Cash dairy prices ended the shortened Memorial Day holiday week mixed. CME block Cheddar closed the last Friday of the month at $1.7150 per pound, up 3 1/4-cents on the week and 11 3/4-cents above a year ago.

The barrels finished at $1.54, down 4 cents on the week but were 2 cents above a year ago. There were 5 cars of block traded last week, 67 in the month of May; 32 cars of barrel were sold last week and 135 for the month.

Monday traders took the blocks up a half-cent while the barrels rolled 2 1/2-cents lower. The blocks were unchanged Tuesday, as Tuesday’s dip in the GDT was analyzed. They held at $1.72, highest since March 28. The barrels lost 3 cents, sliding to $1.4850, lowest since March 13, and 25 1/2-cents below their $1.74 peak on May 7.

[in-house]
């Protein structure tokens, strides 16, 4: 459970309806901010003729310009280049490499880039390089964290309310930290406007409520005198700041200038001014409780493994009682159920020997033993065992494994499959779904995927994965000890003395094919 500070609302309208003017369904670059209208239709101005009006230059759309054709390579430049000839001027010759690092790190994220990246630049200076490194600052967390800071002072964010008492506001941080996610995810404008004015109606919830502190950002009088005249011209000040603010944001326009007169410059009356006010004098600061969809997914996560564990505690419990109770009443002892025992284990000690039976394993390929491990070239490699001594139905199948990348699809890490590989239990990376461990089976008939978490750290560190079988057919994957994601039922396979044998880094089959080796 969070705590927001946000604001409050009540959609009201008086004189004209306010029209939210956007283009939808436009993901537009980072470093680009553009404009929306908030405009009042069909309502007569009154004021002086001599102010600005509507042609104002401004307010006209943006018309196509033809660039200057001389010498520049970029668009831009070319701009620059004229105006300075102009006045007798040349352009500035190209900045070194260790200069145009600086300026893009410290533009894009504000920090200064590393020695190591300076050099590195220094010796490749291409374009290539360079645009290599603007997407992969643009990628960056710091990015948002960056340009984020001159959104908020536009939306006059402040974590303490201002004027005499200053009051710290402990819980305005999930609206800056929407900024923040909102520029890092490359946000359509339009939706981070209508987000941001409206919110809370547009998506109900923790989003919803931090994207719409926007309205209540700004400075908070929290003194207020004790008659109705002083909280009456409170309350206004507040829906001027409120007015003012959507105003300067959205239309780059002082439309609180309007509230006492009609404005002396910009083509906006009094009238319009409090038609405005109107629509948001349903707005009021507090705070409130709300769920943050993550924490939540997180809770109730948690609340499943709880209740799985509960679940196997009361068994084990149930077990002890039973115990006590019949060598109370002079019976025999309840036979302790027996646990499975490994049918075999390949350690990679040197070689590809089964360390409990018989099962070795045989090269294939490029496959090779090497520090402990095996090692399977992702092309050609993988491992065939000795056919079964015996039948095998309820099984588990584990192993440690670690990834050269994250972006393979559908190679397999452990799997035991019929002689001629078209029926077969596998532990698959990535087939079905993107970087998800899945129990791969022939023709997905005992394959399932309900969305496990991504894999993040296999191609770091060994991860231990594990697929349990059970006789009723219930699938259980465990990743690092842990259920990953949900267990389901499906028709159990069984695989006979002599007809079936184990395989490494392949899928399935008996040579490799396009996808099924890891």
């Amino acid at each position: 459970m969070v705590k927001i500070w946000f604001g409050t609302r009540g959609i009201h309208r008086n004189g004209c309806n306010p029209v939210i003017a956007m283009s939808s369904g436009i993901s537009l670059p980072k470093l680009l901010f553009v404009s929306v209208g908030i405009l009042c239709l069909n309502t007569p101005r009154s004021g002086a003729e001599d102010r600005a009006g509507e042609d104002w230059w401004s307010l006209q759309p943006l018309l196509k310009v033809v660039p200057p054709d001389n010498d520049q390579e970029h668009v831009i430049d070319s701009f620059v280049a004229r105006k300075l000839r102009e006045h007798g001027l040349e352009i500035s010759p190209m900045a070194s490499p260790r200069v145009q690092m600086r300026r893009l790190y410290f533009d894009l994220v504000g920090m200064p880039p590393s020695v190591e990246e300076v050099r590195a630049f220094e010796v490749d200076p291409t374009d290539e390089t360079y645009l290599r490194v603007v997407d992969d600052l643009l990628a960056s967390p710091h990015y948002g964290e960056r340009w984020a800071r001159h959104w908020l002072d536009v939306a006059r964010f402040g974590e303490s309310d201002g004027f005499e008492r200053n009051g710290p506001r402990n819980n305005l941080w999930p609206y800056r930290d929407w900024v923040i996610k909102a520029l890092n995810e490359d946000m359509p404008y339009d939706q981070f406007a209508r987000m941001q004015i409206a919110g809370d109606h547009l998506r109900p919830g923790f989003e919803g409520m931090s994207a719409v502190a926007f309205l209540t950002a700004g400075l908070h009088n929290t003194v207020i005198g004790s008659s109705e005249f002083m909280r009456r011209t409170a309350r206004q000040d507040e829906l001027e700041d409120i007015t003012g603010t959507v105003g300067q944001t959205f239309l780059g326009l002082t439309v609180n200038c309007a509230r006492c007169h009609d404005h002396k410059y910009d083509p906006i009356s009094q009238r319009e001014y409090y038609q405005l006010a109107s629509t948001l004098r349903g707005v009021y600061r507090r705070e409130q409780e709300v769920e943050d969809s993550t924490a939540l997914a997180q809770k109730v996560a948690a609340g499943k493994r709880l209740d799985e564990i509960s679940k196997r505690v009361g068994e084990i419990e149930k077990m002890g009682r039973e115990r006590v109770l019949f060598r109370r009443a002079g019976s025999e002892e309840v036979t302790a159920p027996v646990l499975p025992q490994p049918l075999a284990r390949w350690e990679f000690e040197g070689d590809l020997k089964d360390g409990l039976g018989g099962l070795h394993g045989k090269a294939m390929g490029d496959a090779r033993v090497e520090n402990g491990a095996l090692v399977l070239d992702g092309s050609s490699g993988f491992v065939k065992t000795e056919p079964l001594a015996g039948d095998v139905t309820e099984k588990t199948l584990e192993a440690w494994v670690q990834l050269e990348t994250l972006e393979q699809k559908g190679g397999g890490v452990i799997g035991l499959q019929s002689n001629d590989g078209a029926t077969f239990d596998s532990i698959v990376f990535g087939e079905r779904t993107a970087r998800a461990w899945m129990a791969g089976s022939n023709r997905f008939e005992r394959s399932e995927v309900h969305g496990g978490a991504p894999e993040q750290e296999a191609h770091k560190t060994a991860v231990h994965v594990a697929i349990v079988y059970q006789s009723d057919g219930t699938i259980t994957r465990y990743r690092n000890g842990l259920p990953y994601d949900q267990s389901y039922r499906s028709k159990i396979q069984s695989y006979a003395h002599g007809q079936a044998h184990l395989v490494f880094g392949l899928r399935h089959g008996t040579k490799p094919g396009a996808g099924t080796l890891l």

Dairy Market News reports that Central cheese demand was fairly slow throughout May but contacts pointed to some positive movements in the Memorial Day Week. Cheese production has increased. Some plants are running 7-day work weeks and plan to do so through the next few weeks; however, most producers suggest that last year’s schedules were busier. Market tones were “shakier,” says DMN, as CME barrel prices began to put distance between them and the block prices.

Western cheese sales are active but vary.

Block demand is a bit more contingent on the prices, says DMN. “Some contacts mentioned that as prices move closer to $1.70, demand somewhat declines while a backpedal in prices enhances purchasers’ interest.” International sales have improved a bit and may be partly due to the lifting of Mexico’s retaliatory tariffs on U.S. cheese, but that may change with the latest salvo against Mexico by President Trump in his effort to stem the flow of those seeking to cross the U.S. border.